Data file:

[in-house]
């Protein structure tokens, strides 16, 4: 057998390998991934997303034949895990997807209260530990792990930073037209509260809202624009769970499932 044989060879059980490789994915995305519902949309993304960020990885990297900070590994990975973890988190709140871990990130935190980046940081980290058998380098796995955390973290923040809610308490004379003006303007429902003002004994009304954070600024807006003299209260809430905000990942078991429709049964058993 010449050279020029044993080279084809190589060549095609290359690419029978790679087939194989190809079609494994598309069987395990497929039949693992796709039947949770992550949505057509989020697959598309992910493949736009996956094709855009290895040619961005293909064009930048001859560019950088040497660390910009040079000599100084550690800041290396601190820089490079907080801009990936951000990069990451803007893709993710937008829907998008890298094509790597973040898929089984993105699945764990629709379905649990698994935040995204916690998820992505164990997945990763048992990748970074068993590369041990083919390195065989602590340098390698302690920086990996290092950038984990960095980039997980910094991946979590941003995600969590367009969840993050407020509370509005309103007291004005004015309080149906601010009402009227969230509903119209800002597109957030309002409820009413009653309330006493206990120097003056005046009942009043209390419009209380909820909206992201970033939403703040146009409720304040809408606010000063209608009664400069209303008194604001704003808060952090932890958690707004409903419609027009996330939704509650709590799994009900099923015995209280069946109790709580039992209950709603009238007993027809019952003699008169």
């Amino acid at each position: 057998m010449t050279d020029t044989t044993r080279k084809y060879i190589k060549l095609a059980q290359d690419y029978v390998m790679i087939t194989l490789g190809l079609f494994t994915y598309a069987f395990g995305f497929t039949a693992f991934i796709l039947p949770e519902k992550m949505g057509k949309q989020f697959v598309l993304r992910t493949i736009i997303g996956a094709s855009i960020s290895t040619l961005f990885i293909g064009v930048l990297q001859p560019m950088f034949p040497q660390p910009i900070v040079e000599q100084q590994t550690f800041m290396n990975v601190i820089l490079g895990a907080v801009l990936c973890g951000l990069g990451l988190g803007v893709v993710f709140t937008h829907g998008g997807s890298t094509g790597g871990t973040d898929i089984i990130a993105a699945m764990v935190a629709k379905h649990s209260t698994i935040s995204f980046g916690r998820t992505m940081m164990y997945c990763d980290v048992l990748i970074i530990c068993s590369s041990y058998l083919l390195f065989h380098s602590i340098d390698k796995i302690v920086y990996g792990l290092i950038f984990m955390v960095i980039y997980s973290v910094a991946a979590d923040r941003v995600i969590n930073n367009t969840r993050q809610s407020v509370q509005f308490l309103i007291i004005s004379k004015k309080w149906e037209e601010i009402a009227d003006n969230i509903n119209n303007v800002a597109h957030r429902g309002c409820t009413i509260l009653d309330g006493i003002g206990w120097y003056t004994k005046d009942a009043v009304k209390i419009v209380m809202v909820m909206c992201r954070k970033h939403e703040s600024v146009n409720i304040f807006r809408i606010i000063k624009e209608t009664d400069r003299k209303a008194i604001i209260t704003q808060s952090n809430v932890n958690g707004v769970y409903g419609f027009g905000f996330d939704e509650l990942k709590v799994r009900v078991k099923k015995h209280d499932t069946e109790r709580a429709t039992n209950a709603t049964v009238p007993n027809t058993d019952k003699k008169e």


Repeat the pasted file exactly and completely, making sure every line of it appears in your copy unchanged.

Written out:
[in-house]
């Protein structure tokens, strides 16, 4: 057998390998991934997303034949895990997807209260530990792990930073037209509260809202624009769970499932 044989060879059980490789994915995305519902949309993304960020990885990297900070590994990975973890988190709140871990990130935190980046940081980290058998380098796995955390973290923040809610308490004379003006303007429902003002004994009304954070600024807006003299209260809430905000990942078991429709049964058993 010449050279020029044993080279084809190589060549095609290359690419029978790679087939194989190809079609494994598309069987395990497929039949693992796709039947949770992550949505057509989020697959598309992910493949736009996956094709855009290895040619961005293909064009930048001859560019950088040497660390910009040079000599100084550690800041290396601190820089490079907080801009990936951000990069990451803007893709993710937008829907998008890298094509790597973040898929089984993105699945764990629709379905649990698994935040995204916690998820992505164990997945990763048992990748970074068993590369041990083919390195065989602590340098390698302690920086990996290092950038984990960095980039997980910094991946979590941003995600969590367009969840993050407020509370509005309103007291004005004015309080149906601010009402009227969230509903119209800002597109957030309002409820009413009653309330006493206990120097003056005046009942009043209390419009209380909820909206992201970033939403703040146009409720304040809408606010000063209608009664400069209303008194604001704003808060952090932890958690707004409903419609027009996330939704509650709590799994009900099923015995209280069946109790709580039992209950709603009238007993027809019952003699008169």
């Amino acid at each position: 057998m010449t050279d020029t044989t044993r080279k084809y060879i190589k060549l095609a059980q290359d690419y029978v390998m790679i087939t194989l490789g190809l079609f494994t994915y598309a069987f395990g995305f497929t039949a693992f991934i796709l039947p949770e519902k992550m949505g057509k949309q989020f697959v598309l993304r992910t493949i736009i997303g996956a094709s855009i960020s290895t040619l961005f990885i293909g064009v930048l990297q001859p560019m950088f034949p040497q660390p910009i900070v040079e000599q100084q590994t550690f800041m290396n990975v601190i820089l490079g895990a907080v801009l990936c973890g951000l990069g990451l988190g803007v893709v993710f709140t937008h829907g998008g997807s890298t094509g790597g871990t973040d898929i089984i990130a993105a699945m764990v935190a629709k379905h649990s209260t698994i935040s995204f980046g916690r998820t992505m940081m164990y997945c990763d980290v048992l990748i970074i530990c068993s590369s041990y058998l083919l390195f065989h380098s602590i340098d390698k796995i302690v920086y990996g792990l290092i950038f984990m955390v960095i980039y997980s973290v910094a991946a979590d923040r941003v995600i969590n930073n367009t969840r993050q809610s407020v509370q509005f308490l309103i007291i004005s004379k004015k309080w149906e037209e601010i009402a009227d003006n969230i509903n119209n303007v800002a597109h957030r429902g309002c409820t009413i509260l009653d309330g006493i003002g206990w120097y003056t004994k005046d009942a009043v009304k209390i419009v209380m809202v909820m909206c992201r954070k970033h939403e703040s600024v146009n409720i304040f807006r809408i606010i000063k624009e209608t009664d400069r003299k209303a008194i604001i209260t704003q808060s952090n809430v932890n958690g707004v769970y409903g419609f027009g905000f996330d939704e509650l990942k709590v799994r009900v078991k099923k015995h209280d499932t069946e109790r709580a429709t039992n209950a709603t049964v009238p007993n027809t058993d019952k003699k008169e």